Oregon’s small-business owners have reported earning less money than the national average every year since 1995.
I’m not kidding.
In 2012, per capita proprietors’ income (which is the total amount divided by the number of people) in Oregon was 74 percent of the national average.
It’s a statistic that surprised me the first time I heard it. So, I decided to try to find out why Oregon lags behind the nation by talking to state economist Mark McMullen.
First things first: what is proprietors’ income anyway?
The U.S. Bureau of Economic Analysis, which calculates collected data for the national numbers, defines it as the “current-production income of sole proprietorships, partnerships, and tax-exempt cooperatives.”
Now that we know what it is, why it is lower in Oregon?
One reason is because of the steep decline in logging.
Oregon’s timber counties have struggled for two decades because federal protections for the spotted owl and salmon curtailed 90 percent of logging on federal forest lands. The drop in available lumber for logging and milling decimated the incomes of hundreds of small businesses.
Another reason is Oregonians work a slightly shorter week than the national average, McMullen said.
But one of the main reasons the state falls short of the national average is how we tax and measure business income in Oregon.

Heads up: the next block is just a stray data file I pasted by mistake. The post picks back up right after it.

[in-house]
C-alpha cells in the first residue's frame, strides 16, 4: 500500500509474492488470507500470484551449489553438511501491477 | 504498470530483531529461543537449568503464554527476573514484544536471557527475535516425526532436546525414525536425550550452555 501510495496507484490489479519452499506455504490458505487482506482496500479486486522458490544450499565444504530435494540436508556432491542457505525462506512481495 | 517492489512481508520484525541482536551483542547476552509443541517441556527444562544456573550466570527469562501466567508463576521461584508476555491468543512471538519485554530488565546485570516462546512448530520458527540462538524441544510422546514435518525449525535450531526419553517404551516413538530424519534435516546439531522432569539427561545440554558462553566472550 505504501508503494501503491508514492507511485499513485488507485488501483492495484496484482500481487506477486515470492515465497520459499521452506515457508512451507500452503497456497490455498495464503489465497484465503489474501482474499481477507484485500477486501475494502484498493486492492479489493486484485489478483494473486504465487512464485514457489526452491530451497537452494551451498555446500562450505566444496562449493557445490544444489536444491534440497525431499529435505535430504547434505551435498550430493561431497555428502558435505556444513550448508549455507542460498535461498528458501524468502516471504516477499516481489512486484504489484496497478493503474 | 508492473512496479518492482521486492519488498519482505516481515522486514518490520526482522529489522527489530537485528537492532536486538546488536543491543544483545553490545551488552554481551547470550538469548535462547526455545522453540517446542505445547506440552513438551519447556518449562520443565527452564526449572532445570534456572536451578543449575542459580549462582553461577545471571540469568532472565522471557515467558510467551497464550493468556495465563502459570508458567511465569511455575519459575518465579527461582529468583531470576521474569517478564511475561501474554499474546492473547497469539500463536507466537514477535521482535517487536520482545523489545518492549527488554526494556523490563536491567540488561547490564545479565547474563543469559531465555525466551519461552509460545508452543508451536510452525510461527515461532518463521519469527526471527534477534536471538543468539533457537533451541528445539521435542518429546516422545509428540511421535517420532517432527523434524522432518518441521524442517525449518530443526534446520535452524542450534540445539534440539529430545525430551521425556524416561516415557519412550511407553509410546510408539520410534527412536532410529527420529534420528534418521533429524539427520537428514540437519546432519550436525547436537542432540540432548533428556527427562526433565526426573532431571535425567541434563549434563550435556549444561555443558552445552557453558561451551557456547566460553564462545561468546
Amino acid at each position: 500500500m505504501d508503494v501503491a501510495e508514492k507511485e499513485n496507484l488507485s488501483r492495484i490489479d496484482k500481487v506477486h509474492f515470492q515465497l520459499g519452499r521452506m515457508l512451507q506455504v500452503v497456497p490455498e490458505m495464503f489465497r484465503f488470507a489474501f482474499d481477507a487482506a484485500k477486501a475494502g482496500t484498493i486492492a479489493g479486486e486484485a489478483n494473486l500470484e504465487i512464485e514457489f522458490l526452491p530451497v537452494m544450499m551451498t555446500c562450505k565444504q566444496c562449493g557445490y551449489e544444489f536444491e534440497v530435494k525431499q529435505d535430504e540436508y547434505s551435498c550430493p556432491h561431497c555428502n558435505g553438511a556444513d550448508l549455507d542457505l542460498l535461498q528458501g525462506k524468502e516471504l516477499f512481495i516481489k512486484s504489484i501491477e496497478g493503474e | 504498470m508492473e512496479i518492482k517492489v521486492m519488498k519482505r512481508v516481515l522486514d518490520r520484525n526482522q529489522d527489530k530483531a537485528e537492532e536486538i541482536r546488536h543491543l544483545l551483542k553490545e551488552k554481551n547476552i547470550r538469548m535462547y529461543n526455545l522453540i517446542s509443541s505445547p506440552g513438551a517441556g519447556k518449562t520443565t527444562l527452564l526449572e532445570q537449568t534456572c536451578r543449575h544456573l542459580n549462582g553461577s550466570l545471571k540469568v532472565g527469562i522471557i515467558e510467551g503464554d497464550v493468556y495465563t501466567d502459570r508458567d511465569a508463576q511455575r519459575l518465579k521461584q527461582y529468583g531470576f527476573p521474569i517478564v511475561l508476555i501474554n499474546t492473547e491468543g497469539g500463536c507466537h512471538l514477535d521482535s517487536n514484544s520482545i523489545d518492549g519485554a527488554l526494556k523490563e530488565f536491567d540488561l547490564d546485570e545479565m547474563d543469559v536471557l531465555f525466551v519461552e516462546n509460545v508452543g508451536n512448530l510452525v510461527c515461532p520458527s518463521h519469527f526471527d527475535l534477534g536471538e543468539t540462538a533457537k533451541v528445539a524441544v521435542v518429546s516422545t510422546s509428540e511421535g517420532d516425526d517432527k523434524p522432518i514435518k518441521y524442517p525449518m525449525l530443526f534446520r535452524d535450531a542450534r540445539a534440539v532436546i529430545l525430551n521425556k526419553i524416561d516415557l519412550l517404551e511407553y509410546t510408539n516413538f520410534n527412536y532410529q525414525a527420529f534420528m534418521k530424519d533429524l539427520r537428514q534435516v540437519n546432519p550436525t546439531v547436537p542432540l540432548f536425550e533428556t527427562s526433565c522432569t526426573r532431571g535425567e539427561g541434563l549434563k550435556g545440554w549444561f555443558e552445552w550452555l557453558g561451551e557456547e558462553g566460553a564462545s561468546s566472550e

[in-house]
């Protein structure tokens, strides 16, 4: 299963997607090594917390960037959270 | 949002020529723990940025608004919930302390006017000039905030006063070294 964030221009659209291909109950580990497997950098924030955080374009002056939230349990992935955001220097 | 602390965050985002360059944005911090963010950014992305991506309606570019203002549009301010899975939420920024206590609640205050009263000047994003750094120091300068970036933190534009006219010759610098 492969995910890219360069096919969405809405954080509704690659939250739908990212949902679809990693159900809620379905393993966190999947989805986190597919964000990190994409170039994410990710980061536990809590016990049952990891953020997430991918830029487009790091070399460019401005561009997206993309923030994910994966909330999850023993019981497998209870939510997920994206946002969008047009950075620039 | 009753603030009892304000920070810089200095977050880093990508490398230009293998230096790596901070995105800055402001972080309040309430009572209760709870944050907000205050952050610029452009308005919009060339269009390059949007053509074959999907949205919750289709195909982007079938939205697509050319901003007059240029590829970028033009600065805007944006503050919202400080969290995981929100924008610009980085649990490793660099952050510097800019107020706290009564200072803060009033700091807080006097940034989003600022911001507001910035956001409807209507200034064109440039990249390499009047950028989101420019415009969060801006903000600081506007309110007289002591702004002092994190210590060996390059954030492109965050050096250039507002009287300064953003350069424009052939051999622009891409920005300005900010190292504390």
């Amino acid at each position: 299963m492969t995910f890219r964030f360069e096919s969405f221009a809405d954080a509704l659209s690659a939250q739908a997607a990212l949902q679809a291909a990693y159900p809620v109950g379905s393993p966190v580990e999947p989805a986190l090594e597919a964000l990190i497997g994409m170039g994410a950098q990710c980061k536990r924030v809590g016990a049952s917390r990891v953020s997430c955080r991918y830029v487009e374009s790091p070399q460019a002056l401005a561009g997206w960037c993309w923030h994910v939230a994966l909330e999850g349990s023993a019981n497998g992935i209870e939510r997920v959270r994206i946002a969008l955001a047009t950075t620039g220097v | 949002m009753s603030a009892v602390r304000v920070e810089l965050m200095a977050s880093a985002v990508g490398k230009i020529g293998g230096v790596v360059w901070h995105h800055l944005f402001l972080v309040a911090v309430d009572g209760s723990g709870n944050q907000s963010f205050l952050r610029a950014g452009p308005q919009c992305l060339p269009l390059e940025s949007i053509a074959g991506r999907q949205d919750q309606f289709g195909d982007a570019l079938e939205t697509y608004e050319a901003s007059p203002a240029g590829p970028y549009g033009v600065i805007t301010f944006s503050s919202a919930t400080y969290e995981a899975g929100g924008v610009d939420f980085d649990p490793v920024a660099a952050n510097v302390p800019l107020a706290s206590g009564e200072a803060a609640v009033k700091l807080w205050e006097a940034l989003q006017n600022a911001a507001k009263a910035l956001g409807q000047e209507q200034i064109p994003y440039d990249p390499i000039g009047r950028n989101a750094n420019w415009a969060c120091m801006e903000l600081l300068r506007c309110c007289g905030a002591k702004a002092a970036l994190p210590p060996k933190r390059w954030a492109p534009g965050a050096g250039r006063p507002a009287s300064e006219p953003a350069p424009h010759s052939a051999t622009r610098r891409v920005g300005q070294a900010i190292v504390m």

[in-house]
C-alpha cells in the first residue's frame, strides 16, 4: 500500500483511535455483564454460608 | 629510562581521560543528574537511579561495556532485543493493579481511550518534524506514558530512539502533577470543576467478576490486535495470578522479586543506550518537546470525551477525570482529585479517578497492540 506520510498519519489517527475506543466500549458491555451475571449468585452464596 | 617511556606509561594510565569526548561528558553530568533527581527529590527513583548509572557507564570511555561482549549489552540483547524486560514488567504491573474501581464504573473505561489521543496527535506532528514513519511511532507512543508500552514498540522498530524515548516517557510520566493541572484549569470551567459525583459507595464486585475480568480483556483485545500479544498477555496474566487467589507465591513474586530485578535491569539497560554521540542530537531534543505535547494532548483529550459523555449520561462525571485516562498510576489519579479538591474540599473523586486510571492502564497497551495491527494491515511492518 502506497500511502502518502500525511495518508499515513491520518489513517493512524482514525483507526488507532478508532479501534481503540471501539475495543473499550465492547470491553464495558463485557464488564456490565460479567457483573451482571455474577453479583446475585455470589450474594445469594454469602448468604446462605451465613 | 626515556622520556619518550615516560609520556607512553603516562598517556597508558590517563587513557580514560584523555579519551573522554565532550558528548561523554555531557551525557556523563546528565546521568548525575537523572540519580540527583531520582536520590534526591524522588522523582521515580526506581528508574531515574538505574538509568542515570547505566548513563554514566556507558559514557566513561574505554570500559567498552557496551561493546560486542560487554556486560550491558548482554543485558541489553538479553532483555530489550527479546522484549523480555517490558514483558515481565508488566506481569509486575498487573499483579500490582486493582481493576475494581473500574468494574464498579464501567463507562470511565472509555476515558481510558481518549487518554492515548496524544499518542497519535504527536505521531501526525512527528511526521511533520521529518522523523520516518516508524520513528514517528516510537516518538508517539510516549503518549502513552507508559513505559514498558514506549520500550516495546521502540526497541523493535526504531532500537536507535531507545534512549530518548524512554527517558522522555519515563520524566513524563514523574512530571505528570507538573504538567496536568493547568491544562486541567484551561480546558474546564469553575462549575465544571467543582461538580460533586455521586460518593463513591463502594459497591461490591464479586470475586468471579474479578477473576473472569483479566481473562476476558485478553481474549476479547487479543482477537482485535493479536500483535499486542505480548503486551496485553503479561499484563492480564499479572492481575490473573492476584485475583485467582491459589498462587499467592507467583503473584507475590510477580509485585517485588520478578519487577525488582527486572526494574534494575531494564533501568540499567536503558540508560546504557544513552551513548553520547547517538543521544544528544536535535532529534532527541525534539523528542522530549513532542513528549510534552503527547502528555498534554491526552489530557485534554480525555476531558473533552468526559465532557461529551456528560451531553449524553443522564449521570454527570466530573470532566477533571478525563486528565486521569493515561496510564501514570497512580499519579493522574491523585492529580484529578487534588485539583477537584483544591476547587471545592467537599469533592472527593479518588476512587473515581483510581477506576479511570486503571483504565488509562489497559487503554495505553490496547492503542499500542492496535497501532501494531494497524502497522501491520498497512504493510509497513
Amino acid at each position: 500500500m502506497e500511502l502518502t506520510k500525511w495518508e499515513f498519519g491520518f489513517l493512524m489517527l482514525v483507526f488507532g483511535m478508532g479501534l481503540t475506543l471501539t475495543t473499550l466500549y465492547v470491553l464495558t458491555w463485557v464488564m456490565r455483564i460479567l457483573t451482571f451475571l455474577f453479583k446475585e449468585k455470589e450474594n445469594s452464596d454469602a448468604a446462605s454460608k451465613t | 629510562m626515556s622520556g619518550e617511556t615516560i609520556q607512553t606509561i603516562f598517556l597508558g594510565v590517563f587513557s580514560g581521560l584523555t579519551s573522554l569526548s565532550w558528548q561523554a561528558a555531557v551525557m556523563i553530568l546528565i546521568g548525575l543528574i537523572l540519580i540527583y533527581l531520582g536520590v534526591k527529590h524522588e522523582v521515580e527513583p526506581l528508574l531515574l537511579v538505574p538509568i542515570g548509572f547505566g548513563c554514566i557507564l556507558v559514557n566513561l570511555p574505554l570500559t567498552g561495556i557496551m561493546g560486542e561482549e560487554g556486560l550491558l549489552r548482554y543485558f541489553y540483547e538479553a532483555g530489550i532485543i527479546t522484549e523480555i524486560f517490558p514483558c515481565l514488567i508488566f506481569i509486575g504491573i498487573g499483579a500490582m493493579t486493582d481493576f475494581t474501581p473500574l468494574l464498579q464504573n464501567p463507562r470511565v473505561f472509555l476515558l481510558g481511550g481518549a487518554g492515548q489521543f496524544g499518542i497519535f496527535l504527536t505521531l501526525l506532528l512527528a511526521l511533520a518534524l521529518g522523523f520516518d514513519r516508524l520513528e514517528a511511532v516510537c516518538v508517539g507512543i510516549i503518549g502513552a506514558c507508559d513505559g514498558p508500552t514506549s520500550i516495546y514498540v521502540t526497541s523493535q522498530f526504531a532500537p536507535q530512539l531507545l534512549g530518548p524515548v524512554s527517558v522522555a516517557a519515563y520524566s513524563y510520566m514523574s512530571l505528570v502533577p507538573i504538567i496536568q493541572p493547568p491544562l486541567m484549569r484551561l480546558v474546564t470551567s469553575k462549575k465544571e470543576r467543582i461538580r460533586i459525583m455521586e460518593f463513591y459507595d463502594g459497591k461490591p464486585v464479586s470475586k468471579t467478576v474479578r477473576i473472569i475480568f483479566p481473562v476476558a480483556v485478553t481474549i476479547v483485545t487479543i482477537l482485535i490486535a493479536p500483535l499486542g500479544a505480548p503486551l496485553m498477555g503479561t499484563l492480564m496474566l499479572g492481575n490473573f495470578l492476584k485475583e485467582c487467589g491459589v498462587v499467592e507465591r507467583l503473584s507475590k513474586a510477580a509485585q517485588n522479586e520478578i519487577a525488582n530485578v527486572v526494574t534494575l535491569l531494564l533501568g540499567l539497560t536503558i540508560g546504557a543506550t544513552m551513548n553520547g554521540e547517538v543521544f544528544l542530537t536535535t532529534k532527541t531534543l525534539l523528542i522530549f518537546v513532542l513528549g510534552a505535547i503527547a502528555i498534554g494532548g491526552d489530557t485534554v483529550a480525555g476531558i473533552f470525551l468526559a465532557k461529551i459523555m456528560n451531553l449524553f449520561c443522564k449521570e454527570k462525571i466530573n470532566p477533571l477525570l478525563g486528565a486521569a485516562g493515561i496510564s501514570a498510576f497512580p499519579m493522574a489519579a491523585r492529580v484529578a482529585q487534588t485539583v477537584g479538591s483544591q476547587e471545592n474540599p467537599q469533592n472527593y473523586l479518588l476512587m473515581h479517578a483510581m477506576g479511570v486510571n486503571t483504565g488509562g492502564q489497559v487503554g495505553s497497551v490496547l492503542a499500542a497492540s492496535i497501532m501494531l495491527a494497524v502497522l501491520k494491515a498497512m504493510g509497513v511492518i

Most small businesses pay personal, not corporate income taxes. That means owners pay the same tax rates on profit from their businesses as they do on the money they earn in salary and through other means.
“It didn’t really matter what line you put it on in your tax return; all those lines were taxed at the same rate,” McMullen said. “Oregonians have traditionally reported less of this pass-through income on their personal income tax returns.”
And because federal economists use the proprietary number for their calculations, Oregon appears to lag behind.
McMullen is not sure whether the state would surpass the national average if tax incentives changed, but he thinks Oregon’s ranking would rise significantly.
So, how do we know whether McMullen is right?
Lawmakers lowered tax rates for businesses that are S corporations and partnerships during the special legislative session in October. Starting in January 2015, businesses will be taxed at lower rates depending on how much they earn.
For companies whose profits are more than $5 million, the rate stays at 9.9 percent, but companies earning less than $250,000 will see rates fall to 7 percent.
That means a business with $100,000 in annual profits would save $2,900 on its taxes.
“It gives people incentives to report it on another line,” McMullen said. “We expect to see a whole lot more reporting of this.”
The Legislative Revenue Office’s preliminary estimate on how much money the state will lose from the credit even included an estimate for the “behavioral impact” of people reporting more income at the lower rate.
“Tax professionals will figure out avenues and ways to do it that we haven’t thought about yet,” McMullen said.
McMullen’s office will get the first returns using the lower rates in 2016, so we’re going to have to wait and see whether Oregon businesses really earn less than the national average.
astaver@StatesmanJournal.com, (503) 399-6610, or on Twitter @AnnaStaver
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